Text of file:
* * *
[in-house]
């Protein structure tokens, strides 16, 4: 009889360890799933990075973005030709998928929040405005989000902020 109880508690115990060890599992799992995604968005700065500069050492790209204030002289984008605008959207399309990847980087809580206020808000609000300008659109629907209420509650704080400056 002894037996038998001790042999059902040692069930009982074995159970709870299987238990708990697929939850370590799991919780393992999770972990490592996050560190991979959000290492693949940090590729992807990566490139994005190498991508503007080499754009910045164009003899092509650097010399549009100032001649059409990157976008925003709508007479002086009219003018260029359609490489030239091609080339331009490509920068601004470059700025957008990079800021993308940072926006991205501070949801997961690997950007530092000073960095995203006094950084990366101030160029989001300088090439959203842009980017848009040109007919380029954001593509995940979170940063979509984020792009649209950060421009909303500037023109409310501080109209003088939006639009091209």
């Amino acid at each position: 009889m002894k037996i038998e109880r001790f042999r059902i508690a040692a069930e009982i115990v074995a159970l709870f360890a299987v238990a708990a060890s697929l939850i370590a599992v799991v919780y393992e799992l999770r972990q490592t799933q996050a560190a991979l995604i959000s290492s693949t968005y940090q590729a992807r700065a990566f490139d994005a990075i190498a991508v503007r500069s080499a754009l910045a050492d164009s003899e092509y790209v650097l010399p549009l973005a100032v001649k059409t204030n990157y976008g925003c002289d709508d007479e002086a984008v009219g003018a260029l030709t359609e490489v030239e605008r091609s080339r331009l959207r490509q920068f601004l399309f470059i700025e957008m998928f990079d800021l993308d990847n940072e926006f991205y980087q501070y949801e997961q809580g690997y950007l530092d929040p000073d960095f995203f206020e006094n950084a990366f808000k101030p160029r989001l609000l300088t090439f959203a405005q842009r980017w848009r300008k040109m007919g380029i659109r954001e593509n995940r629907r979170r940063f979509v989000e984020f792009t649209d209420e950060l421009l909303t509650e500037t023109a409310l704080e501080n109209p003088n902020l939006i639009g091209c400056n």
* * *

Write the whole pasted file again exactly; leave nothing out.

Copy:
[in-house]
């Protein structure tokens, strides 16, 4: 009889360890799933990075973005030709998928929040405005989000902020 109880508690115990060890599992799992995604968005700065500069050492790209204030002289984008605008959207399309990847980087809580206020808000609000300008659109629907209420509650704080400056 002894037996038998001790042999059902040692069930009982074995159970709870299987238990708990697929939850370590799991919780393992999770972990490592996050560190991979959000290492693949940090590729992807990566490139994005190498991508503007080499754009910045164009003899092509650097010399549009100032001649059409990157976008925003709508007479002086009219003018260029359609490489030239091609080339331009490509920068601004470059700025957008990079800021993308940072926006991205501070949801997961690997950007530092000073960095995203006094950084990366101030160029989001300088090439959203842009980017848009040109007919380029954001593509995940979170940063979509984020792009649209950060421009909303500037023109409310501080109209003088939006639009091209």
């Amino acid at each position: 009889m002894k037996i038998e109880r001790f042999r059902i508690a040692a069930e009982i115990v074995a159970l709870f360890a299987v238990a708990a060890s697929l939850i370590a599992v799991v919780y393992e799992l999770r972990q490592t799933q996050a560190a991979l995604i959000s290492s693949t968005y940090q590729a992807r700065a990566f490139d994005a990075i190498a991508v503007r500069s080499a754009l910045a050492d164009s003899e092509y790209v650097l010399p549009l973005a100032v001649k059409t204030n990157y976008g925003c002289d709508d007479e002086a984008v009219g003018a260029l030709t359609e490489v030239e605008r091609s080339r331009l959207r490509q920068f601004l399309f470059i700025e957008m998928f990079d800021l993308d990847n940072e926006f991205y980087q501070y949801e997961q809580g690997y950007l530092d929040p000073d960095f995203f206020e006094n950084a990366f808000k101030p160029r989001l609000l300088t090439f959203a405005q842009r980017w848009r300008k040109m007919g380029i659109r954001e593509n995940r629907r979170r940063f979509v989000e984020f792009t649209d209420e950060l421009l909303t509650e500037t023109a409310l704080e501080n109209p003088n902020l939006i639009g091209c400056n």